The morphology and size of the synthesized calcium hydroxide (CH) and magnesium hydroxide (MH) nanoparticles were investigated using both Transmission Electron Microscopy and Atomic Force Microscopy (with a Cypher Asylum Research microscope using the Partnership for Soft Condensed Matter platform). This revealed that the nanoparticles appear to be made up of hexagonal lamellas (typical of magnesium hydroxide) composed of self-assembling, ever smaller nanoparticles – the so called primary nanoparticles – with a size of 2-3 nm, a hexagonal shape and very thin, with a thickness less than 2 nm.
Advancing the field
Having demonstrated that the new solution has both preventative and curative effects when it comes to preventing the destruction of wooden artefacts, the next steps for this research will involve studying the effects of the solution on a bigger sample. Ideally this would be a piece of wood that is comparable to the thickness of the wood used on a ship.
Understandably, only tiny samples of the Gallo-Roman barge were used in the experiments until we had proven its effectiveness. It is now vital to ensure the right penetration depth and dosage of the nanoparticles is achieved for scaling up the solution for large objects. The team wants to show to those working in restoration that the penetration of the nanoparticles is deep enough to cover the whole thickness of the wood used in the ship. This will ensure the treatment is proven to work in the exact conditions archaeologists and restorers experience on a daily basis.
Rescuing human history
The importance of advancing the techniques used in cultural heritage come into focus when you consider the richness of information that can be obtained about human history from objects such as shipwrecks.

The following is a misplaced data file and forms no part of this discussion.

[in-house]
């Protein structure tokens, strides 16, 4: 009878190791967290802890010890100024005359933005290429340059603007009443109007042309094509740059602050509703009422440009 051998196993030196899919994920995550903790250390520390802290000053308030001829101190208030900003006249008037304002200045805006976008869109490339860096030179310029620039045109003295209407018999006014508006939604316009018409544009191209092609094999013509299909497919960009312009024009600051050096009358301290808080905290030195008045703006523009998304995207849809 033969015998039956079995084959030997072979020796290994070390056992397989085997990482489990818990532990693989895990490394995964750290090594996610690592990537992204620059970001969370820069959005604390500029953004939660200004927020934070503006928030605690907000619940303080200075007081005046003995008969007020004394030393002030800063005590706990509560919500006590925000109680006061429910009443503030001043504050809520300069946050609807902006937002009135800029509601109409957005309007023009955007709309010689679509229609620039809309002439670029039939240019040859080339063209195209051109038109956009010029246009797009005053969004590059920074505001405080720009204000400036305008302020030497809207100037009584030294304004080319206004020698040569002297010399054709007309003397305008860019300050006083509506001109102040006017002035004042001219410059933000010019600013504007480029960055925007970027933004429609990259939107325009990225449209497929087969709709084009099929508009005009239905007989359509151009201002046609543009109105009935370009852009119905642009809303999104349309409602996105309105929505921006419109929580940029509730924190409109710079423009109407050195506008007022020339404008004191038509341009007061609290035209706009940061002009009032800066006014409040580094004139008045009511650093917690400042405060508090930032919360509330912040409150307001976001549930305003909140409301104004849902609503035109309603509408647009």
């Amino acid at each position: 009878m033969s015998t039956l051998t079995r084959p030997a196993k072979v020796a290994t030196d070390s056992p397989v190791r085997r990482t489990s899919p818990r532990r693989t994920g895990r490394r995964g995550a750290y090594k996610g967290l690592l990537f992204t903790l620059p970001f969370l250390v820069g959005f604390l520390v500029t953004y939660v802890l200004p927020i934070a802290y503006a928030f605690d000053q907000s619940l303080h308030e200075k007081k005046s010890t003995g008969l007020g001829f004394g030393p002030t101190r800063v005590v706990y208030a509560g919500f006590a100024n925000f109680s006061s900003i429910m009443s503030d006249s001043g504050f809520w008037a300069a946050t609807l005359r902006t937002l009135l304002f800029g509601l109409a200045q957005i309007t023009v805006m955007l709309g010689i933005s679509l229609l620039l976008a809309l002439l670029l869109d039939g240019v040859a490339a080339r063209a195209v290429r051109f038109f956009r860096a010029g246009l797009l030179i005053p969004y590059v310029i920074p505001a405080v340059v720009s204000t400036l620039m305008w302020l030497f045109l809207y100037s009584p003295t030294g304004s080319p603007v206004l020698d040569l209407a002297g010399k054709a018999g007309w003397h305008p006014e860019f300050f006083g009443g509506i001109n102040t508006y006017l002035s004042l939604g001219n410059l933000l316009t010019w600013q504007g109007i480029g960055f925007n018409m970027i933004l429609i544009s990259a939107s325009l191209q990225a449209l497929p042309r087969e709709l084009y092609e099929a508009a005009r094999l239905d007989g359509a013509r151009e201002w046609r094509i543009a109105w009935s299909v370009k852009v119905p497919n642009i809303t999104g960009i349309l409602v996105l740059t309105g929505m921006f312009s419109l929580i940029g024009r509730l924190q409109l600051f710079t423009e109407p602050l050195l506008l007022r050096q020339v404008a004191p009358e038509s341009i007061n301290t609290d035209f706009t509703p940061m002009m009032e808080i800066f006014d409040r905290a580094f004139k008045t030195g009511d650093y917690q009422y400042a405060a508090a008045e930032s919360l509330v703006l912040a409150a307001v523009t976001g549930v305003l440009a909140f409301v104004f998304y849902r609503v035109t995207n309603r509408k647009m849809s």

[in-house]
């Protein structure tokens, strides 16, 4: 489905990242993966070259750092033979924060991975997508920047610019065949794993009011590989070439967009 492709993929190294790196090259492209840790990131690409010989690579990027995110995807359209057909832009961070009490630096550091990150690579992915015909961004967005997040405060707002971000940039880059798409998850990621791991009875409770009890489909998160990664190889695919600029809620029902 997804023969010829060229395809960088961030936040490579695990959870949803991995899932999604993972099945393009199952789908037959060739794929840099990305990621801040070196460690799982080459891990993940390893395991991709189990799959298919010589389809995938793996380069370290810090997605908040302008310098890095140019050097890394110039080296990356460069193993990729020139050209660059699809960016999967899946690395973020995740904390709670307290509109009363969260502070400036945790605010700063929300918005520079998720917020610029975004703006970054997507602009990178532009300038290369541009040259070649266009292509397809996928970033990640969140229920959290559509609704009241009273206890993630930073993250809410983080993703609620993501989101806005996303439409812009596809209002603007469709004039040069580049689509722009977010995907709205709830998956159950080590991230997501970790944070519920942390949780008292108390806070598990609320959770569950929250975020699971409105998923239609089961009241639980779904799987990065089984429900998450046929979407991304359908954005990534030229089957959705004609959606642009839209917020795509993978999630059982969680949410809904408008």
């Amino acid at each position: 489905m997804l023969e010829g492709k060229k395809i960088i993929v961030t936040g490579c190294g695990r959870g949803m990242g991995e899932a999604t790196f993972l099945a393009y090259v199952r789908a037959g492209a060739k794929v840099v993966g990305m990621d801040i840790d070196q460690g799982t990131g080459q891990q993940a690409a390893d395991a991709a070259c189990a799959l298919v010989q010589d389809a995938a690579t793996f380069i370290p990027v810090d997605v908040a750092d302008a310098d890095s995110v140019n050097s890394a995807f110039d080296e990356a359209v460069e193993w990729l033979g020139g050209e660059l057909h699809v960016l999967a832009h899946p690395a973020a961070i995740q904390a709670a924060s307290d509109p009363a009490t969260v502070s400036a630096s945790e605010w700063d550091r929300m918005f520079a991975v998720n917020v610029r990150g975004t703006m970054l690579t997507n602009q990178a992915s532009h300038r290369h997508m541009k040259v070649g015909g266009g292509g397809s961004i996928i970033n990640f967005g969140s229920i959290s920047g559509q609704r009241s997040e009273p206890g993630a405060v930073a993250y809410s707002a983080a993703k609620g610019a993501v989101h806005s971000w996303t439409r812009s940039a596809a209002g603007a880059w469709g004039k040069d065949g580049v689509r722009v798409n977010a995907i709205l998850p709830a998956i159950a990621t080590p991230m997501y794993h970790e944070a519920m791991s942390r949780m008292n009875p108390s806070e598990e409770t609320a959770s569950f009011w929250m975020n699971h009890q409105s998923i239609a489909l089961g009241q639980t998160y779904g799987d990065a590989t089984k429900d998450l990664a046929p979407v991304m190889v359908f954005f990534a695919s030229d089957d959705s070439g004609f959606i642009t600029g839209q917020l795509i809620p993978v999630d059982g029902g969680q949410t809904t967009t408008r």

The barge Lyon Saint George 4 used in the study was found in 2003 in the Saône, a river crossing Lyon, during the work on Saint George Park in the town. It was used some 2000 years ago as a barge to transport heavy and bulky loads along the river: loading heavy stones, wood, amphoras for wine, garum (a fermented fish sauce used as a condiment in the cuisines of Phoenicia and other ancient people) or olive oil.
The ship was abandoned with six other barges of the same type – dating from the 1st to 3rd century AD – in a location that acted as a sort of ‘cemetery’ of Roman boats: throughout this period of abandonment – until they became buried in the mud – the boats were alternately submerged or in the open air according to the level of the river and the seasons. We know that they were discarded because the boats were found empty without their load, so it was not an accident that caused them to sink. In addition, the large amount of iron salts resulting from the corrosion of the steel of the nails indicated that the barge remained for a long time in the open air and not only at the bottom of the water.
Indications of how ancient civilisations ate, travelled, traded and innovated are contained in the composition, building materials and chemical state of waterlogged wooden objects, so it is exciting to see the research methods in this field continue to advance through pioneering collaborations.